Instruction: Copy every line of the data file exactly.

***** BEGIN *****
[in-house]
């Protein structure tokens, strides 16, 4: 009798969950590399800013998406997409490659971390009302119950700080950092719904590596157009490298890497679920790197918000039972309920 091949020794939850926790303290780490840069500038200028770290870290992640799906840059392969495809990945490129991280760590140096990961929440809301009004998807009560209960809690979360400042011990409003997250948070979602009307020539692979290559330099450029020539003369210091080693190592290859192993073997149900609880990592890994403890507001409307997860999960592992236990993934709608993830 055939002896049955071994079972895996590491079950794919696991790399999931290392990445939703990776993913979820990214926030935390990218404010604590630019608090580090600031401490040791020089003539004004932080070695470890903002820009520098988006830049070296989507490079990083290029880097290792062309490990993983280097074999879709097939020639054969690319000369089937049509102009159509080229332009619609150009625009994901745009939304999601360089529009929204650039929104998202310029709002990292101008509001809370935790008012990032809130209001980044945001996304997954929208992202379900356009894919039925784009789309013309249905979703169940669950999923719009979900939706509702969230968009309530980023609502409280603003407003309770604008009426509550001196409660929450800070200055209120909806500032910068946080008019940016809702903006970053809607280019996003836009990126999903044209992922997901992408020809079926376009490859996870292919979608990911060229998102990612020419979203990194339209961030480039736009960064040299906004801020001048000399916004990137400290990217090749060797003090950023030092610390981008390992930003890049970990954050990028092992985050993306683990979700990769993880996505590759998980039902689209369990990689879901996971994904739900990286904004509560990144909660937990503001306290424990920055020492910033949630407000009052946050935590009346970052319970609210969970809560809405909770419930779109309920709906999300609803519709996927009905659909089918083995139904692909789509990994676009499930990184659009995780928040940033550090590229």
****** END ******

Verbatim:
[in-house]
């Protein structure tokens, strides 16, 4: 009798969950590399800013998406997409490659971390009302119950700080950092719904590596157009490298890497679920790197918000039972309920 091949020794939850926790303290780490840069500038200028770290870290992640799906840059392969495809990945490129991280760590140096990961929440809301009004998807009560209960809690979360400042011990409003997250948070979602009307020539692979290559330099450029020539003369210091080693190592290859192993073997149900609880990592890994403890507001409307997860999960592992236990993934709608993830 055939002896049955071994079972895996590491079950794919696991790399999931290392990445939703990776993913979820990214926030935390990218404010604590630019608090580090600031401490040791020089003539004004932080070695470890903002820009520098988006830049070296989507490079990083290029880097290792062309490990993983280097074999879709097939020639054969690319000369089937049509102009159509080229332009619609150009625009994901745009939304999601360089529009929204650039929104998202310029709002990292101008509001809370935790008012990032809130209001980044945001996304997954929208992202379900356009894919039925784009789309013309249905979703169940669950999923719009979900939706509702969230968009309530980023609502409280603003407003309770604008009426509550001196409660929450800070200055209120909806500032910068946080008019940016809702903006970053809607280019996003836009990126999903044209992922997901992408020809079926376009490859996870292919979608990911060229998102990612020419979203990194339209961030480039736009960064040299906004801020001048000399916004990137400290990217090749060797003090950023030092610390981008390992930003890049970990954050990028092992985050993306683990979700990769993880996505590759998980039902689209369990990689879901996971994904739900990286904004509560990144909660937990503001306290424990920055020492910033949630407000009052946050935590009346970052319970609210969970809560809405909770419930779109309920709906999300609803519709996927009905659909089918083995139904692909789509990994676009499930990184659009995780928040940033550090590229």